“It is half the art of storytelling to keep a story free from explanation as one reproduces it.” What Benjamin understood as “information”— that is, events, “shot through with explanation”—the rise of which coincides with the fall of the story, the decline of experience, and the dawning of full modernity, is now recognizable as a predominant feature of new forms of mediation in the capitalist economy.”
Jonathan Beller (ibid)

Donald Judd

There is in the digital paradigm something that encourages the decline of experience. And here is where mimesis, as Adorno theorized it, has to be understood. (and again, read Robert Hullot-Kentor’s book Things Beyond Resemblence, and in particular his evisceration of Jameson discussing mimesis and Adorno. But it is also a useful tool to understand this most recondite and dense of Adorno’s ideas).

The play thinking itself happens when the form of thought that is theatre (which privileges text I believe) , in the speaking aloud of memorized text, in the furtherance of a story with allegorical dimensions, and in which an audience, a live audience, watches and listens with a focused attention. The play then exceeds the various intentions, it is more than the sum of its parts. Beller has written that media bytes are thinking money. He means something a bit different, but there is an echo of mimetic truth here, too. For mimesis is both empathic physical and biological responses to an object or event, and it is a reliving of that empathy as something else. It is alchemy. The play is recreated mimetically in a variety of registers by a variety of people. And that in turn signals its thought.

“Aura, then, is to ideology as simulacrum is to spectacle. Aura is of the subject. In the simulacrum, the particular content of a message, its use value, is converted into nothing but pure exchange-value.”
Jonathan Beller (ibid)

Ridley Howard

But the contemporary audience is loathe to visit a theatre and watch a play — and this well before the Corona event. It was the difficulty of moving about big cities, the cost and the stress. Anxiety saturated attention. Now of course the anxiety is further pathologized and medicalized and people (well the affluent anyway) seem to enjoy wearing masks. And as a brief digression the appeal (apparently, to many) of wearing masks feels oddly unsurprising. Venetian carnival masks, Sri Lankan devil and disease masks, Victorian funeral masks …even New Orleans Mardi Gras masks…all may find themselves reproduced as Corona-masks. That the ruling class and haute bourgeoisie find the immiseration of millions of Americans as something like carnival should hardly be unexpected.But I personally do not imagine masks are going away anytime soon. I expect them to grow and extend to all areas of daily life.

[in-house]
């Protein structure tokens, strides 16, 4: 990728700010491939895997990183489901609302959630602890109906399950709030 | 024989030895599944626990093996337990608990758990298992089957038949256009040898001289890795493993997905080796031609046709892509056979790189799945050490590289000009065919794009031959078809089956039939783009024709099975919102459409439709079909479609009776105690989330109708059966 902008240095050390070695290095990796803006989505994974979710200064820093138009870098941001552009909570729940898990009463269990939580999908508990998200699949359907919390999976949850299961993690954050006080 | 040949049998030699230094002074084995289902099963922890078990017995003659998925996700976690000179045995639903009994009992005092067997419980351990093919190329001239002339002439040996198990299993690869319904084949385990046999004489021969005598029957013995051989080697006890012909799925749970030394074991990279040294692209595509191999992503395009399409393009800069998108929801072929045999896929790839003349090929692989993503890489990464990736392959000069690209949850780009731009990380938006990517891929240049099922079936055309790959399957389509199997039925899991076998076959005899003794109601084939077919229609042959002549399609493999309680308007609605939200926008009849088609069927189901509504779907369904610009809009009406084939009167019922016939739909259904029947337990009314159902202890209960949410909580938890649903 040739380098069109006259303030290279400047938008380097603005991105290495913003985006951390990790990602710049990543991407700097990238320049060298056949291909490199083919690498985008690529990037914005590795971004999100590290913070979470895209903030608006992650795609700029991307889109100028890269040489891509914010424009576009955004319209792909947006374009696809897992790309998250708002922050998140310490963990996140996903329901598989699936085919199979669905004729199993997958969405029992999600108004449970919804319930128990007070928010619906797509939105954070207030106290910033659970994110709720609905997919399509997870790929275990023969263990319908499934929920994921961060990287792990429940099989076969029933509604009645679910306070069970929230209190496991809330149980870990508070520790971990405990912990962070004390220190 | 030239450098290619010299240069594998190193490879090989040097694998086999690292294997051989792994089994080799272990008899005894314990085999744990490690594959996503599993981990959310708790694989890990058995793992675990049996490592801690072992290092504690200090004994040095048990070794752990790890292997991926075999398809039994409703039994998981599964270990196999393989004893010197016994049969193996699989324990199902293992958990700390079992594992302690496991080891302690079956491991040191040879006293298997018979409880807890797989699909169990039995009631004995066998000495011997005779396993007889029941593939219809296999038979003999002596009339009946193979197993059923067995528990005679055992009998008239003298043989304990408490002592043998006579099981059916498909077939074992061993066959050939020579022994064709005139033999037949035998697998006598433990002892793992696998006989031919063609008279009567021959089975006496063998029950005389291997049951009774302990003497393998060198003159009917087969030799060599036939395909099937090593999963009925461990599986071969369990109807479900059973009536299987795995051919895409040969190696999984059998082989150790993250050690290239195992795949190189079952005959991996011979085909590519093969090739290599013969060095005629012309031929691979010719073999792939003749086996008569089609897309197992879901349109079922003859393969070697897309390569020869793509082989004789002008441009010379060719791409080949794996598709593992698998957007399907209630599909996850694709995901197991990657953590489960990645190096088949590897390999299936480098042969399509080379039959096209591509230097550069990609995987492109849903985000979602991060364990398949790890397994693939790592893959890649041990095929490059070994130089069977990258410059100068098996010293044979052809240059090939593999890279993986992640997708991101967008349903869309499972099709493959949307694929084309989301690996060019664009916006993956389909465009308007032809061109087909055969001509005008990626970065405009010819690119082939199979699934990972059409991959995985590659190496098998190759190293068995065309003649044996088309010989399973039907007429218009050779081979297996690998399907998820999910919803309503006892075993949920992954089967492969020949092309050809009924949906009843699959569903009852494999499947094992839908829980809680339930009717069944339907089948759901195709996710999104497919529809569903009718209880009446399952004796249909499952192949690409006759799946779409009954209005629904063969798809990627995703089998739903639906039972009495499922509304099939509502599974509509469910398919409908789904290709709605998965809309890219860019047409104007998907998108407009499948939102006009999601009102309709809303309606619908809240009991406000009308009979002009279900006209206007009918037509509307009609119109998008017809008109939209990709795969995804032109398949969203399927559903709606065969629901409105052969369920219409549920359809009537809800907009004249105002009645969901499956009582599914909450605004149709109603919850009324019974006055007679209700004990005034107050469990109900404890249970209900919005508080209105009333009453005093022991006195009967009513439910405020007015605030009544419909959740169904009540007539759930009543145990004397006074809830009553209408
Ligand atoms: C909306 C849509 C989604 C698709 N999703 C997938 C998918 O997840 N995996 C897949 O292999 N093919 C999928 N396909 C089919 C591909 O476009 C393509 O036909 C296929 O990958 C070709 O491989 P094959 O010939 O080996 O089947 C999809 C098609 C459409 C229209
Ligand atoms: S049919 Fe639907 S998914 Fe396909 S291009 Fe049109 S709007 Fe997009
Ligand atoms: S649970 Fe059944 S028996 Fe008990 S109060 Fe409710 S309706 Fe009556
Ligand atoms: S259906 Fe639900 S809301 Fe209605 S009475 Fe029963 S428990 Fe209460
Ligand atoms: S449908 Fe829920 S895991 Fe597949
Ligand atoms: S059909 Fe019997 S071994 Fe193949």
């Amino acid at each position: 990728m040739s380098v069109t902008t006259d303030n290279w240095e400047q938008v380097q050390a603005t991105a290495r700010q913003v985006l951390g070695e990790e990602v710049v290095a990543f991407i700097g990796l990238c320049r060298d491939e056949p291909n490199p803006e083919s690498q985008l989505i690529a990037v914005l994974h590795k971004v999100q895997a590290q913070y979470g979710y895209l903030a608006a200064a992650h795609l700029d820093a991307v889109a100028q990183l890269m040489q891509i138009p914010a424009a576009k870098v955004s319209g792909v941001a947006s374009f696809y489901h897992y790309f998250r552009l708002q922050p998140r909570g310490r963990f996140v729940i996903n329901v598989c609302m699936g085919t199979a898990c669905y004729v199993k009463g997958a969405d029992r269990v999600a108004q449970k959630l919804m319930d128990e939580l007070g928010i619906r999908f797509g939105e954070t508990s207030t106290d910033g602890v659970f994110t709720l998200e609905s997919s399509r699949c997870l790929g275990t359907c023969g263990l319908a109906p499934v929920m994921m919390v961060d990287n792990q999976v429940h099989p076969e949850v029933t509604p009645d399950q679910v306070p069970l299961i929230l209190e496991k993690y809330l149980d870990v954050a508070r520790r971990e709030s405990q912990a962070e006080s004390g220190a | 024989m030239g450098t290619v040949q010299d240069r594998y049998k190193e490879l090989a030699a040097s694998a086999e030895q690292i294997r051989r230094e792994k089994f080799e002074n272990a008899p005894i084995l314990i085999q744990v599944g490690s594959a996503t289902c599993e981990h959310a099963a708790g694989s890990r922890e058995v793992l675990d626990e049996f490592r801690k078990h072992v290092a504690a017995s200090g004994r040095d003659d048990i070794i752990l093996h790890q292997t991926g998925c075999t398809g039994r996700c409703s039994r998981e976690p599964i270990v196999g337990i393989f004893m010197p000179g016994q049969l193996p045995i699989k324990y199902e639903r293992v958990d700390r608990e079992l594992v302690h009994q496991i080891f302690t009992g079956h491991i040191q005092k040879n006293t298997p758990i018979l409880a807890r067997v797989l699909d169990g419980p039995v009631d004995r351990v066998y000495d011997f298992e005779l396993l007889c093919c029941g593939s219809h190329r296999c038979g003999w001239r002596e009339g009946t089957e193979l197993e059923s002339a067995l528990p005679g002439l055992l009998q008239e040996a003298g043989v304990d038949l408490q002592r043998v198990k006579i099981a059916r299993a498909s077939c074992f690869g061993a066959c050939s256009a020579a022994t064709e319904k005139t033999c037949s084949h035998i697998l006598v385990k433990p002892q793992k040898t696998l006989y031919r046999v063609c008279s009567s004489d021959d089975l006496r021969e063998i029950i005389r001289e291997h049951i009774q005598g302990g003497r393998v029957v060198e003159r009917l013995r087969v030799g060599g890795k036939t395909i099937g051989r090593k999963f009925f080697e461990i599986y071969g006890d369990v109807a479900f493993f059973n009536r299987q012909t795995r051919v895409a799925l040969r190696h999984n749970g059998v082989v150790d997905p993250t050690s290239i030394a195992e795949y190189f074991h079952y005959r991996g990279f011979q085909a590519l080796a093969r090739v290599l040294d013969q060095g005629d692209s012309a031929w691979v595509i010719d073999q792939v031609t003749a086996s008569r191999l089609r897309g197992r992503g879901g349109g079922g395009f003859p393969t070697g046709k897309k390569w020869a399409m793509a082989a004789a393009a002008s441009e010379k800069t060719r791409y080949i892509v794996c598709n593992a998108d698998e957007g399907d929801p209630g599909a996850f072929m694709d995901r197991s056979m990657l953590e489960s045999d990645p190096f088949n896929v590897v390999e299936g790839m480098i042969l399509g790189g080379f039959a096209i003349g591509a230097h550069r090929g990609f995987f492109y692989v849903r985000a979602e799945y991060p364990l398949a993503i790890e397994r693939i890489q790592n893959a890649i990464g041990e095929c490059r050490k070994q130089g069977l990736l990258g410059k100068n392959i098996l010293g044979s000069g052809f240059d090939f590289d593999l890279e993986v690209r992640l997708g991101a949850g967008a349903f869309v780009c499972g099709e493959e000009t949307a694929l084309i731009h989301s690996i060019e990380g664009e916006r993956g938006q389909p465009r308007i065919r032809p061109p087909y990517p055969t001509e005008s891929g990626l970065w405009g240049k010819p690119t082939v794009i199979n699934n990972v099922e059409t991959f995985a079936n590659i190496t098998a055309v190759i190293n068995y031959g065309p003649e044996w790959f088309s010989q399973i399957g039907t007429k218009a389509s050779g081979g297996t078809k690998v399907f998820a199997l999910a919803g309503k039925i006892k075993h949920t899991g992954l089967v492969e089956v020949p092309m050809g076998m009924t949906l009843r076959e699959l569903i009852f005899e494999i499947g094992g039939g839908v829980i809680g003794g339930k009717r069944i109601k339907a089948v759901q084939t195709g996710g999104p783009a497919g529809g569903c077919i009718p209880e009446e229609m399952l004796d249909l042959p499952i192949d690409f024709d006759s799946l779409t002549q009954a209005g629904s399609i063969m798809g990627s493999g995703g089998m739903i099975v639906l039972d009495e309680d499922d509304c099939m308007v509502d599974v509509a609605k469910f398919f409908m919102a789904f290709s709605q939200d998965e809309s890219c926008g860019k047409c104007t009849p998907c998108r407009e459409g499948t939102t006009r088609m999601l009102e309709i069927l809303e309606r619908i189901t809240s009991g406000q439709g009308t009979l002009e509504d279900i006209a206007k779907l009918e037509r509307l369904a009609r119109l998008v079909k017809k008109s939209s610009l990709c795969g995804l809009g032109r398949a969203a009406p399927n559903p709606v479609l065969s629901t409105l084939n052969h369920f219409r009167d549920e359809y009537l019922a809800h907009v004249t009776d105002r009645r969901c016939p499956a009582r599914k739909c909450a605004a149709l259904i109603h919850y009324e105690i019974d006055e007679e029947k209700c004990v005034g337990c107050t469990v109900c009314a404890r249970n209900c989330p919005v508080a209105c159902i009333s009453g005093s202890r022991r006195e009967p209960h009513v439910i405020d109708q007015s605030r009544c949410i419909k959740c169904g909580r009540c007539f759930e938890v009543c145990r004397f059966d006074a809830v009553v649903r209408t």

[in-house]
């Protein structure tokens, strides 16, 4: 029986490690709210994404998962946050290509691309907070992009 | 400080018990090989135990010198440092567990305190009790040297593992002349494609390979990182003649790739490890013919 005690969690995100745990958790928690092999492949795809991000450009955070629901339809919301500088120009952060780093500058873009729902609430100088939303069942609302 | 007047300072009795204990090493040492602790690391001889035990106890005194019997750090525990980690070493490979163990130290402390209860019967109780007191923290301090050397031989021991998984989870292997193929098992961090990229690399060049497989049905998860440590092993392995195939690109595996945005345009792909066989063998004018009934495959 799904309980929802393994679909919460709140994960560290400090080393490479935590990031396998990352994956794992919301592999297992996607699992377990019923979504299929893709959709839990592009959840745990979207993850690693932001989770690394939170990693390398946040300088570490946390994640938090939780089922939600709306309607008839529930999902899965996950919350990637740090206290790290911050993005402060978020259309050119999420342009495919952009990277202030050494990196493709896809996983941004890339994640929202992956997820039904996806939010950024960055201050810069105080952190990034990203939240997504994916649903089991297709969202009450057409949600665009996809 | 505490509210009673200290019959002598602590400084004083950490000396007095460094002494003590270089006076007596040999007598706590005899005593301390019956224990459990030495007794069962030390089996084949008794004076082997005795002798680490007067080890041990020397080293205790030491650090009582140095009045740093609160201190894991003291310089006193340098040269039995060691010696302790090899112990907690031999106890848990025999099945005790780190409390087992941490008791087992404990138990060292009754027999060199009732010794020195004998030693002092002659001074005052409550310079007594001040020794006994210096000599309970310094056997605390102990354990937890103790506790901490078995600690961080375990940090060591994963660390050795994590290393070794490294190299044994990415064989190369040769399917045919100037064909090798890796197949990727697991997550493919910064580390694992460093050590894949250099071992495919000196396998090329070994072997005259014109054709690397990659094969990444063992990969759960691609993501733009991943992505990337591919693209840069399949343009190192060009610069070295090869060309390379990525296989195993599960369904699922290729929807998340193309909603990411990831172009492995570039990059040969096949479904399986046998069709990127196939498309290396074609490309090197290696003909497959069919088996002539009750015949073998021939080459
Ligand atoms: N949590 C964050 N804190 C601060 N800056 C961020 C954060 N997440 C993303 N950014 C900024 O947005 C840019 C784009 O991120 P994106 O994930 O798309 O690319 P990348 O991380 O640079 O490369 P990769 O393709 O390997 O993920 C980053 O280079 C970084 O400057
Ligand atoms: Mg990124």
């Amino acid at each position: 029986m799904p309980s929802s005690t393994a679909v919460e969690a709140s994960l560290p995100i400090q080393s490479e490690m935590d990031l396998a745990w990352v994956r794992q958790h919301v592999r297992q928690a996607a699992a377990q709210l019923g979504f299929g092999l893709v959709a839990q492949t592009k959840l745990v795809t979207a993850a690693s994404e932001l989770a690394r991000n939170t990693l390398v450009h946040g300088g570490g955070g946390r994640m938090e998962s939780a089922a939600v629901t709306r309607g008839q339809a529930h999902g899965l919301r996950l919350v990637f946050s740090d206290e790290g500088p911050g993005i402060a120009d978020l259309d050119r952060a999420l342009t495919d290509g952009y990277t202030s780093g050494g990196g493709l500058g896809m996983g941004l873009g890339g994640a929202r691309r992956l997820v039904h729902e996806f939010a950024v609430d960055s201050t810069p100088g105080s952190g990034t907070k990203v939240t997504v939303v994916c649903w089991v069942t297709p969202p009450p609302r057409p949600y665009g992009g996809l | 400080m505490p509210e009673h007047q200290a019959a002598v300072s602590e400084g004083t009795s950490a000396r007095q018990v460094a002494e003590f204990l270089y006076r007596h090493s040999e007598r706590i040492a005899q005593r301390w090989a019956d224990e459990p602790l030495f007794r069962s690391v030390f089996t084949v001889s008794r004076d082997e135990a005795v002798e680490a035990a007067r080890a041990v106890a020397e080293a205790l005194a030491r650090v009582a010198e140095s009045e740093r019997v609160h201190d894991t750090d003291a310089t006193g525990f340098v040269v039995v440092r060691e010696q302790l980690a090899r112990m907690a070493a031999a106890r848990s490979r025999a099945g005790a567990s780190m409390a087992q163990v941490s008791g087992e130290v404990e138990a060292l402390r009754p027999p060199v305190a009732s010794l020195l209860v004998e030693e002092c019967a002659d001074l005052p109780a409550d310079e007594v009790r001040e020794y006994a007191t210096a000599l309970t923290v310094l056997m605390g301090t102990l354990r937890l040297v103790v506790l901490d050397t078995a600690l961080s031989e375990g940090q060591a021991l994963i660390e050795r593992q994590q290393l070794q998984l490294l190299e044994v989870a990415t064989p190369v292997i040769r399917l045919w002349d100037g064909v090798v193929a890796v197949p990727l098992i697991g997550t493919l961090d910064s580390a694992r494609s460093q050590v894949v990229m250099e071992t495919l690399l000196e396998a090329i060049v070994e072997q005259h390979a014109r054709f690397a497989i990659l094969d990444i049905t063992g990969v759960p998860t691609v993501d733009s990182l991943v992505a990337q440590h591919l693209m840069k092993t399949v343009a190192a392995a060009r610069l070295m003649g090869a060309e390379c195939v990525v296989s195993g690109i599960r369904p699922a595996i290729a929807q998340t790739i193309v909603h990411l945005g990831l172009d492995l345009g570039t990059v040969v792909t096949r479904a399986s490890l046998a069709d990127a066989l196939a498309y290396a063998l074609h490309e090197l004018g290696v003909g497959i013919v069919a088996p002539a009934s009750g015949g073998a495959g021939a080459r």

“The aura is the living tissue of now absent attention and social practices that congeal around the work and continue to exercise a palpable effect despite the fact that they are invisible. The fetish also marks the independent will of objects, their monstrous indifference to our puny desire, their sentience, that is the registration of their animation in circulation—their cult value. But the fetish marks the invisible relations capital that haunt the object while the aura marks the now absent uses and properties that make the object what it is. “
Jonathan Beller (ibid)

Maya Eizin Öijer

The pandemic is fetishized and much like the climate alarmism associated with Greta and The Guardian paper, there is a curious fetishized and cultic response in much of the population. And it is the latent masochism of the already terrorized. It also feels like a faint cry of Puritan angst, a call to piety. This is a very American sensibility, this punitive moralism. So one has a declining of experience, a cognitive deficit born of screen damage and habituation, and the psychic violence of social media which is based on paradigms of negative emotions. And the deeply imbued individuality that most Americans associate with frontiersmen and gunfighters. The morality of the Corona gunfighter, the unforgiving Puritan, but who now exhibit an impaired rationality, a rationality already instrumentalized to a pathological degree.

Part of this pathologized version of the instrumental is tied into the marketed science of the contemporary West. The corporatization of research, the profit driven motivations for a counterfeit altruism. This is far less evident in the working class — the blue collar underclass, who today are seen and stigmatized as zombies or viruses themselves. The ruling class dream film scripts, too, of course. And they valorize a sense of narrative that always finds solutions from what they own. Science is often today that which designs surveillance equipment. The instrumental reason of the attention economy is no longer quite the same one operative mid 20th century, or earlier during the Industrial Revolution. The digitalized reason of hyper reification is one that has lost the last small vestiges of moral thought.